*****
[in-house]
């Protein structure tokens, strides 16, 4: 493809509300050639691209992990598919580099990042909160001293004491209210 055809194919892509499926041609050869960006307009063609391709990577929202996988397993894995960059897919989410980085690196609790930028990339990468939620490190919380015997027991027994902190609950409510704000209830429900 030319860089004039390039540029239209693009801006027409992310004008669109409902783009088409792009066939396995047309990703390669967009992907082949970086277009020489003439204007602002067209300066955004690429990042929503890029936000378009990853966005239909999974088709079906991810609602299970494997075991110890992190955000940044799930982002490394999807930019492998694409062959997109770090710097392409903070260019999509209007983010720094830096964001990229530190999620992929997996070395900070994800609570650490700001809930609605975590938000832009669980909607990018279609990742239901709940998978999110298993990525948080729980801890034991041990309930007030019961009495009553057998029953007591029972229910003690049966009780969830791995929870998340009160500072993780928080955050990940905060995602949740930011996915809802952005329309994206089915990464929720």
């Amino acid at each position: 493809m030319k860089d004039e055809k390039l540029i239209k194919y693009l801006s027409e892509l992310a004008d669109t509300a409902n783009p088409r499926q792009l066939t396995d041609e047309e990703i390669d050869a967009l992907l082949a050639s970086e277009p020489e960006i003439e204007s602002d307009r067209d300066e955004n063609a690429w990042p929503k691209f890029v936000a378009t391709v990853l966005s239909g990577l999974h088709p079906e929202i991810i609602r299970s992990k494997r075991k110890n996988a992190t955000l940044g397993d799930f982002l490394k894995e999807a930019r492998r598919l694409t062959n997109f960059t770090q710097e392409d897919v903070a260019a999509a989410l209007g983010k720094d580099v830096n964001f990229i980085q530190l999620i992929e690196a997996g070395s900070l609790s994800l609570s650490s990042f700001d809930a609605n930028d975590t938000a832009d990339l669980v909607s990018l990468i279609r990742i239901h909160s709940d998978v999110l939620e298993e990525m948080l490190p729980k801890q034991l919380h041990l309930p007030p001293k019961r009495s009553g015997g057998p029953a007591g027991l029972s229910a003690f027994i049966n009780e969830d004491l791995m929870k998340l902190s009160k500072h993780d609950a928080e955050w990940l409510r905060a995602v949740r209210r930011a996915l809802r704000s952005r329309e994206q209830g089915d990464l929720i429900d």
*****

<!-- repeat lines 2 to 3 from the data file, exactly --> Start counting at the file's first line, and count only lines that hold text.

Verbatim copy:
């Protein structure tokens, strides 16, 4: 493809509300050639691209992990598919580099990042909160001293004491209210 055809194919892509499926041609050869960006307009063609391709990577929202996988397993894995960059897919989410980085690196609790930028990339990468939620490190919380015997027991027994902190609950409510704000209830429900 030319860089004039390039540029239209693009801006027409992310004008669109409902783009088409792009066939396995047309990703390669967009992907082949970086277009020489003439204007602002067209300066955004690429990042929503890029936000378009990853966005239909999974088709079906991810609602299970494997075991110890992190955000940044799930982002490394999807930019492998694409062959997109770090710097392409903070260019999509209007983010720094830096964001990229530190999620992929997996070395900070994800609570650490700001809930609605975590938000832009669980909607990018279609990742239901709940998978999110298993990525948080729980801890034991041990309930007030019961009495009553057998029953007591029972229910003690049966009780969830791995929870998340009160500072993780928080955050990940905060995602949740930011996915809802952005329309994206089915990464929720």
């Amino acid at each position: 493809m030319k860089d004039e055809k390039l540029i239209k194919y693009l801006s027409e892509l992310a004008d669109t509300a409902n783009p088409r499926q792009l066939t396995d041609e047309e990703i390669d050869a967009l992907l082949a050639s970086e277009p020489e960006i003439e204007s602002d307009r067209d300066e955004n063609a690429w990042p929503k691209f890029v936000a378009t391709v990853l966005s239909g990577l999974h088709p079906e929202i991810i609602r299970s992990k494997r075991k110890n996988a992190t955000l940044g397993d799930f982002l490394k894995e999807a930019r492998r598919l694409t062959n997109f960059t770090q710097e392409d897919v903070a260019a999509a989410l209007g983010k720094d580099v830096n964001f990229i980085q530190l999620i992929e690196a997996g070395s900070l609790s994800l609570s650490s990042f700001d809930a609605n930028d975590t938000a832009d990339l669980v909607s990018l990468i279609r990742i239901h909160s709940d998978v999110l939620e298993e990525m948080l490190p729980k801890q034991l919380h041990l309930p007030p001293k019961r009495s009553g015997g057998p029953a007591g027991l029972s229910a003690f027994i049966n009780e969830d004491l791995m929870k998340l902190s009160k500072h993780d609950a928080e955050w990940l409510r905060a995602v949740r209210r930011a996915l809802r704000s952005r329309e994206q209830g089915d990464l929720i429900d």